Under Review: Source Use and Speech Representation in the Critical Review Essay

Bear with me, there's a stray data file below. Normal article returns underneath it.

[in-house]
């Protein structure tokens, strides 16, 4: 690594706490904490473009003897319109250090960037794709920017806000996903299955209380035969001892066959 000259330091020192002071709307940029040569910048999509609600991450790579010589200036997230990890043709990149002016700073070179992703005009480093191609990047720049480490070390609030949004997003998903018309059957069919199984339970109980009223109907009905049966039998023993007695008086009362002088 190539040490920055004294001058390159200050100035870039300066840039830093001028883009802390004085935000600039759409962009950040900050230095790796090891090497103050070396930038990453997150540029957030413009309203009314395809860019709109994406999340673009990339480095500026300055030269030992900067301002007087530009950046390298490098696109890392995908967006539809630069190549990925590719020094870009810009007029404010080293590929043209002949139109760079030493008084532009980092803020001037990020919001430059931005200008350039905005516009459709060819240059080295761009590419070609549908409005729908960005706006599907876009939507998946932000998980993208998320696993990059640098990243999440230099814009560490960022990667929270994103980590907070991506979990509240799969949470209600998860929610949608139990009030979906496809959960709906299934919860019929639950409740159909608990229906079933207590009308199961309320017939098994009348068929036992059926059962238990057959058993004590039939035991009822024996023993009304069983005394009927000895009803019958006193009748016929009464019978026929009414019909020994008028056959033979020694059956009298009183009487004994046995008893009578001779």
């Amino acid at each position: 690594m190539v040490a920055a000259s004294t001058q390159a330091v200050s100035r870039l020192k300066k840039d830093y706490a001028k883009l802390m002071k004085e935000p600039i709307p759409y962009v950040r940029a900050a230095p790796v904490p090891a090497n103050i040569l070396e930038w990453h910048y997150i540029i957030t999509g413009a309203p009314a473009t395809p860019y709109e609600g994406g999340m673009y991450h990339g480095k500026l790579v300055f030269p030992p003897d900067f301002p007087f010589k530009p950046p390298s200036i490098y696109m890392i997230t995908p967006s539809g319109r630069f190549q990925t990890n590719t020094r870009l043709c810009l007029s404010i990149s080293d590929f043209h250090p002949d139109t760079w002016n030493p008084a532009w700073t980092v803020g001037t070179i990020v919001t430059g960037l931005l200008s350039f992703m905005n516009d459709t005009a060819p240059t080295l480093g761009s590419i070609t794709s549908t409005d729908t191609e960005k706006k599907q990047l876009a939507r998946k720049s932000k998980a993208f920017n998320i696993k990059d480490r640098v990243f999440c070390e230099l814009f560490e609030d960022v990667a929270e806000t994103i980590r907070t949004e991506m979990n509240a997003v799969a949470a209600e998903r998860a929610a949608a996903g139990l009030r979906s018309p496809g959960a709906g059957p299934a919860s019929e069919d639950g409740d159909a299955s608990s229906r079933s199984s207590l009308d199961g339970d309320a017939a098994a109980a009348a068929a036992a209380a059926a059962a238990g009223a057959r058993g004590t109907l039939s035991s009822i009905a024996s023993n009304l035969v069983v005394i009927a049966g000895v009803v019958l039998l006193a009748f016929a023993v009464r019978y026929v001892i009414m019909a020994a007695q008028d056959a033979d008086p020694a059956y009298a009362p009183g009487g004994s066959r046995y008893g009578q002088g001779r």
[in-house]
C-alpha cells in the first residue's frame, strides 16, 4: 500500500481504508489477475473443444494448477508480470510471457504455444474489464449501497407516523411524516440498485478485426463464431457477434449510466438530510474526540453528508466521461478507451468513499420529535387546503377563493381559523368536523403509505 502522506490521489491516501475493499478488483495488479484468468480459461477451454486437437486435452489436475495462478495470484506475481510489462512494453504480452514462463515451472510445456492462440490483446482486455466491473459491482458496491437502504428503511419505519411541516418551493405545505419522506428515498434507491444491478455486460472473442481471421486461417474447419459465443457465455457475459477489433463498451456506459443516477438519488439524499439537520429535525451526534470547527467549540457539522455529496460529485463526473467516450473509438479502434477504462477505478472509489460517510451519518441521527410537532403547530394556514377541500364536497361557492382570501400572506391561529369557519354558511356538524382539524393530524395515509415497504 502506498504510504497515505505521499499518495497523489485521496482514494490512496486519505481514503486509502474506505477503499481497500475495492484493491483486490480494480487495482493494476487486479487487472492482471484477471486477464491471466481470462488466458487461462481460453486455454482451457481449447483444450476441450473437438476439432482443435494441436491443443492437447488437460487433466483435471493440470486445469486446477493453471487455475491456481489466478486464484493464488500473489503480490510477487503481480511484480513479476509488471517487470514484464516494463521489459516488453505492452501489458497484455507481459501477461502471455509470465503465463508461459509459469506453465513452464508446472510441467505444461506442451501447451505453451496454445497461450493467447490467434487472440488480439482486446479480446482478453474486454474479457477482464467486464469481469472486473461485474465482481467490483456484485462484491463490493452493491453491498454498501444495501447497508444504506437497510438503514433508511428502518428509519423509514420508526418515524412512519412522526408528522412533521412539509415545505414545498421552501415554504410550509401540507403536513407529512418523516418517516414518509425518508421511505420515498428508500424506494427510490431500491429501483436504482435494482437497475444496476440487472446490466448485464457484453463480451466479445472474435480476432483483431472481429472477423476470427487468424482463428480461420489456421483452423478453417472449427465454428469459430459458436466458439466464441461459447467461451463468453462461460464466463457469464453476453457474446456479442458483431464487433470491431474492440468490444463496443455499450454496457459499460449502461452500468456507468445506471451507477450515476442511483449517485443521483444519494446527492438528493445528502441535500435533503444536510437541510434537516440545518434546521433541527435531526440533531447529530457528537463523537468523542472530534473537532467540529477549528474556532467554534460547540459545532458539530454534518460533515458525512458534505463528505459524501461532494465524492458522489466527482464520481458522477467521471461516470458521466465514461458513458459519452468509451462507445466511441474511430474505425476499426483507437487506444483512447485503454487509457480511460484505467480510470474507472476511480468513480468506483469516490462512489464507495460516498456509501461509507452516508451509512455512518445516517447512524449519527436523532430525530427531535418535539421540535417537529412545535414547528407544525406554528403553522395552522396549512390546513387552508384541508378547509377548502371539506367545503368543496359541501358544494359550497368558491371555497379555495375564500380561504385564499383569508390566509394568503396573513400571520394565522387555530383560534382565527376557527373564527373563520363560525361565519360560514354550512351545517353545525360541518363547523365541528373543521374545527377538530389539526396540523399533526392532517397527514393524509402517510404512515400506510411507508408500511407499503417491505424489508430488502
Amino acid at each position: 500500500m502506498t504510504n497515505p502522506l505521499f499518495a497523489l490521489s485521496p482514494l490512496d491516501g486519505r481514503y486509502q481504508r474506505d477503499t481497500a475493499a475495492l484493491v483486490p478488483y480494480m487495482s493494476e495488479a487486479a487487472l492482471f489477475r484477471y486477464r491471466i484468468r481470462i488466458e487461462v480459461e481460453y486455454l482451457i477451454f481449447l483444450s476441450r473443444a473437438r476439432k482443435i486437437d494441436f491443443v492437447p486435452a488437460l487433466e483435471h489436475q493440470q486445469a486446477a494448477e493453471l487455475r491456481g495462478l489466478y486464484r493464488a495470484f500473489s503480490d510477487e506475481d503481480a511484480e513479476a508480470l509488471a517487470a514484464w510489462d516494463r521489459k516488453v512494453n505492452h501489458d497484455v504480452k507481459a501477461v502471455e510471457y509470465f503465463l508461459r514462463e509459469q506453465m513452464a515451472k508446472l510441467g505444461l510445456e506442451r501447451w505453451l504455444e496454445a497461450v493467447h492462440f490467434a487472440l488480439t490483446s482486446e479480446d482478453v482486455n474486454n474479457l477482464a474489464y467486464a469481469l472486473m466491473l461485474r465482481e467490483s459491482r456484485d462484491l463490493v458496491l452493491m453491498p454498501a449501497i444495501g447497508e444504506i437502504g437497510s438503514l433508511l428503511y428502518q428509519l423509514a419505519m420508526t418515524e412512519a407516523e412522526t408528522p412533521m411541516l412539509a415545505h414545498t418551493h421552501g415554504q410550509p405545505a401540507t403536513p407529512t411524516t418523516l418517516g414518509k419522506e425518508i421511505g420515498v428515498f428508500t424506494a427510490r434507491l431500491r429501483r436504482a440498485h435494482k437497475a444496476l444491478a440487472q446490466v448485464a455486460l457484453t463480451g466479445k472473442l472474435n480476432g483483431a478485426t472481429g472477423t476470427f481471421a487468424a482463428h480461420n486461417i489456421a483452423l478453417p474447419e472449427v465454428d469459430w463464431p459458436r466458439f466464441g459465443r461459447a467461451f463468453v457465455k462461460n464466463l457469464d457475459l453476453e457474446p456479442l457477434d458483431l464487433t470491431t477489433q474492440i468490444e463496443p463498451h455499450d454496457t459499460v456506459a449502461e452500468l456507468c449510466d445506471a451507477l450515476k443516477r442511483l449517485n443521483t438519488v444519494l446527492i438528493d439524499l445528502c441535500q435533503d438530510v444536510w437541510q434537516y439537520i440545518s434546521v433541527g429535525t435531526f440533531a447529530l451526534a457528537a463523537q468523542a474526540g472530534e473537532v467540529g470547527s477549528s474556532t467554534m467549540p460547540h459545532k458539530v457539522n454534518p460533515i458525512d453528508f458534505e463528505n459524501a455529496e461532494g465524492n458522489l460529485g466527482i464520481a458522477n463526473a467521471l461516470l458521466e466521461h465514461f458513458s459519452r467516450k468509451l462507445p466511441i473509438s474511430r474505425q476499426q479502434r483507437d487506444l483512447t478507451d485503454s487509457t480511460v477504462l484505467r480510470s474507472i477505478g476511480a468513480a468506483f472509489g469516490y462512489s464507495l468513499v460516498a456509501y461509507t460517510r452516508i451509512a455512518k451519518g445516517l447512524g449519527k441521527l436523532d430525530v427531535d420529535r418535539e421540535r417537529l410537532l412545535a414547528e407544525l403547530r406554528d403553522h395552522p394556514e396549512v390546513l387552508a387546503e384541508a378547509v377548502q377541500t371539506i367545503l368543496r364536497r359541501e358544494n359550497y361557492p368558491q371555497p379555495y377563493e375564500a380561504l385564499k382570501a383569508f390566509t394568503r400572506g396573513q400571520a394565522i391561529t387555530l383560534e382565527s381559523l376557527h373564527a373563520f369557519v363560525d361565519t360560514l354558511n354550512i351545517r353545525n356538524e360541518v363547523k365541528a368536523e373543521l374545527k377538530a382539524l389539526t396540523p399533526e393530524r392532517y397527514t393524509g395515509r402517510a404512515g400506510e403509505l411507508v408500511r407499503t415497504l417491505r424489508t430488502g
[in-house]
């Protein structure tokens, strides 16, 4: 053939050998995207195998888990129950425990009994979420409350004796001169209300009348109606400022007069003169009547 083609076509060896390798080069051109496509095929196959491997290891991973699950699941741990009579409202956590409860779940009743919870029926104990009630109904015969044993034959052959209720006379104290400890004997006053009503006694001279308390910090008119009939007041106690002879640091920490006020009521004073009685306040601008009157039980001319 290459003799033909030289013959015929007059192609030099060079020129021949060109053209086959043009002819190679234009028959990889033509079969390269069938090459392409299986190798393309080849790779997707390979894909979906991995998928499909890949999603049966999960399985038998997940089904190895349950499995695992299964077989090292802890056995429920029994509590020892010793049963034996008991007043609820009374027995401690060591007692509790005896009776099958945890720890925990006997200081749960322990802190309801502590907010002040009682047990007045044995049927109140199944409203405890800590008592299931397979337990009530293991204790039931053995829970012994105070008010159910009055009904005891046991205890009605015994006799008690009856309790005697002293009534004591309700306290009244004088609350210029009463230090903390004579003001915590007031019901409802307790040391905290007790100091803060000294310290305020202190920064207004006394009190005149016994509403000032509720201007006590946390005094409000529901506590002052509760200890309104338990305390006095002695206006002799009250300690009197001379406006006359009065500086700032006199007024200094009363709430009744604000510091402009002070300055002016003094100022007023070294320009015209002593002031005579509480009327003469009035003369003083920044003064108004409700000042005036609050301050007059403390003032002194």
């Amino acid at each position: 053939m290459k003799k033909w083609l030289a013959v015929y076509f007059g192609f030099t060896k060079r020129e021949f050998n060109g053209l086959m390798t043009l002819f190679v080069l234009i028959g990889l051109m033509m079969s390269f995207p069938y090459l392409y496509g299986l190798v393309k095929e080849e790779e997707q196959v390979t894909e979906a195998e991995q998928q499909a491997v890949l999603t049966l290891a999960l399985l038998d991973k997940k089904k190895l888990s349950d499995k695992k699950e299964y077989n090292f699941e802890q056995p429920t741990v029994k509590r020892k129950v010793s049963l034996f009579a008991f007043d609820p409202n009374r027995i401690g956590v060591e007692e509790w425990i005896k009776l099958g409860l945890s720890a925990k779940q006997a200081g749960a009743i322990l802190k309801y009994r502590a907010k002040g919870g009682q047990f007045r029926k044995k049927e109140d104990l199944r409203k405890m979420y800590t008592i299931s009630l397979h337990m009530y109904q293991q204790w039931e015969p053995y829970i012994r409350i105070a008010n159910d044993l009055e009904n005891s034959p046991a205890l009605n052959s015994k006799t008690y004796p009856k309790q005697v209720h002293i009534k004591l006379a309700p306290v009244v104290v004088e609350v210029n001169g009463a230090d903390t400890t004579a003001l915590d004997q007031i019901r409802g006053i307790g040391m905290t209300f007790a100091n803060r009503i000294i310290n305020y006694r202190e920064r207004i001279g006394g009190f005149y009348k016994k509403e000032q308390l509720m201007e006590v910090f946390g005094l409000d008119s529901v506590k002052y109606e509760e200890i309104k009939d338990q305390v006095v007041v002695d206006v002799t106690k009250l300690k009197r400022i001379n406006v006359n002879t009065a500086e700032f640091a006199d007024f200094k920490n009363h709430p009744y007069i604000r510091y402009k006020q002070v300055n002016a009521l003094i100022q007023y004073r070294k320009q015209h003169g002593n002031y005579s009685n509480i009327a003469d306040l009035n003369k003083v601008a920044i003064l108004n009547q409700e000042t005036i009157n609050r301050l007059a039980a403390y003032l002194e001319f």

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This thesis features a qualitative study of student source use and speech representation in two corpora of review essays that acknowledges the complexity of classroom writing contexts and the rhetorical nature of school genres. It asks how students engage with the texts they review, for what reasons, and in response to what aspects of the writing context. When considered as a distinct genre of student assignment, review essays make for a particularly interesting study of source engagement because they challenge students to maintain an authoritative voice as novices evaluating the work of an expert. In addition, citation issues in the review assignment might not be as obvious to students or their instructors as they would be, for instance, in a research paper for which multiple sources are consulted and synthesized. The review essays interrogated in this study were collected with appropriate ethics clearance from two undergraduate history courses. The analysis is extended to a small corpus of published reviews assigned as model texts in one of these courses. The study features a robust method that combined applied linguistics and discourse analysis to tease out connections between the grammatical structures of speech reports and their argumentative roles. This method involved a recursive process of classifying speech reports using Swales’ (1990) concepts of integral and non-integral citation, Thompson and Yiyun’s (1991) classifications of speech act verbs, and Vološinov (1929/1973) and Semino and Short’s (2004) models of speech reporting forms. In addition, the analysis considered the influence of the writing context on the students’ citation practices and took into account theories of rhetorical genre and student identity. The results show connections between assignment instructions and the effective and problematic ways students engaged with the texts they reviewed, such as a correlation between a directive to reduce redundancy and the absence of in-text attributions. Most notably, this study offers a fluid set of descriptors of the forms and functions of speech reports in student coursework that can be used by students, educators, plagiarism adjudicators, as well as scholars of rhetoric and composition, to illuminate some of the methods and motives of student source use.